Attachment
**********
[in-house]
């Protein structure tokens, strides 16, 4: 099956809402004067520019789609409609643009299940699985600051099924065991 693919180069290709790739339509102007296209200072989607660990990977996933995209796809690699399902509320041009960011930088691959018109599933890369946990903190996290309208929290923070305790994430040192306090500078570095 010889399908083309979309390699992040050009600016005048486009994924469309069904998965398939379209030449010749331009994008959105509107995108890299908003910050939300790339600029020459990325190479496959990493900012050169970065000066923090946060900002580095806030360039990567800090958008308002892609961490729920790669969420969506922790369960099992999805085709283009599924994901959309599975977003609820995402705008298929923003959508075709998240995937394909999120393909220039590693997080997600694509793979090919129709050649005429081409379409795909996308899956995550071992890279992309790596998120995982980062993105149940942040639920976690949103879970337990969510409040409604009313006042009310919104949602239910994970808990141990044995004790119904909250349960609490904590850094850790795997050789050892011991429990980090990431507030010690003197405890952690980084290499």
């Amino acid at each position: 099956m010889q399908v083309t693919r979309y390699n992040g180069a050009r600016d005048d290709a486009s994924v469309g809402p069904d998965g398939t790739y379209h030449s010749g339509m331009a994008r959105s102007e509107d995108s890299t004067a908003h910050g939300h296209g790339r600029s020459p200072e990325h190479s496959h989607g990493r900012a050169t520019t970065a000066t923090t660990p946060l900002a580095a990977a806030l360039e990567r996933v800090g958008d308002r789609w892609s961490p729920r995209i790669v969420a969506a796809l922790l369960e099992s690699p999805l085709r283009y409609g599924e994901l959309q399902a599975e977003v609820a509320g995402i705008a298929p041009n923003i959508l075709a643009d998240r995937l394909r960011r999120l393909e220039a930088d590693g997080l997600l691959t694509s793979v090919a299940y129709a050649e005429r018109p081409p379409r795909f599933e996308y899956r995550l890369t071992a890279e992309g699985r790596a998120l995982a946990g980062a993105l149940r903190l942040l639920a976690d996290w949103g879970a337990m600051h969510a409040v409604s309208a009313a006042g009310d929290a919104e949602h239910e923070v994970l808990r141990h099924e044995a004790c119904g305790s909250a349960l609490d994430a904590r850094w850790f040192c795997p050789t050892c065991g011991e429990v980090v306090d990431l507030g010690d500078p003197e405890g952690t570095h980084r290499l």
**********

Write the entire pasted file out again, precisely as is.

[in-house]
């Protein structure tokens, strides 16, 4: 099956809402004067520019789609409609643009299940699985600051099924065991 693919180069290709790739339509102007296209200072989607660990990977996933995209796809690699399902509320041009960011930088691959018109599933890369946990903190996290309208929290923070305790994430040192306090500078570095 010889399908083309979309390699992040050009600016005048486009994924469309069904998965398939379209030449010749331009994008959105509107995108890299908003910050939300790339600029020459990325190479496959990493900012050169970065000066923090946060900002580095806030360039990567800090958008308002892609961490729920790669969420969506922790369960099992999805085709283009599924994901959309599975977003609820995402705008298929923003959508075709998240995937394909999120393909220039590693997080997600694509793979090919129709050649005429081409379409795909996308899956995550071992890279992309790596998120995982980062993105149940942040639920976690949103879970337990969510409040409604009313006042009310919104949602239910994970808990141990044995004790119904909250349960609490904590850094850790795997050789050892011991429990980090990431507030010690003197405890952690980084290499």
């Amino acid at each position: 099956m010889q399908v083309t693919r979309y390699n992040g180069a050009r600016d005048d290709a486009s994924v469309g809402p069904d998965g398939t790739y379209h030449s010749g339509m331009a994008r959105s102007e509107d995108s890299t004067a908003h910050g939300h296209g790339r600029s020459p200072e990325h190479s496959h989607g990493r900012a050169t520019t970065a000066t923090t660990p946060l900002a580095a990977a806030l360039e990567r996933v800090g958008d308002r789609w892609s961490p729920r995209i790669v969420a969506a796809l922790l369960e099992s690699p999805l085709r283009y409609g599924e994901l959309q399902a599975e977003v609820a509320g995402i705008a298929p041009n923003i959508l075709a643009d998240r995937l394909r960011r999120l393909e220039a930088d590693g997080l997600l691959t694509s793979v090919a299940y129709a050649e005429r018109p081409p379409r795909f599933e996308y899956r995550l890369t071992a890279e992309g699985r790596a998120l995982a946990g980062a993105l149940r903190l942040l639920a976690d996290w949103g879970a337990m600051h969510a409040v409604s309208a009313a006042g009310d929290a919104e949602h239910e923070v994970l808990r141990h099924e044995a004790c119904g305790s909250a349960l609490d994430a904590r850094w850790f040192c795997p050789t050892c065991g011991e429990v980090v306090d990431l507030g010690d500078p003197e405890g952690t570095h980084r290499l």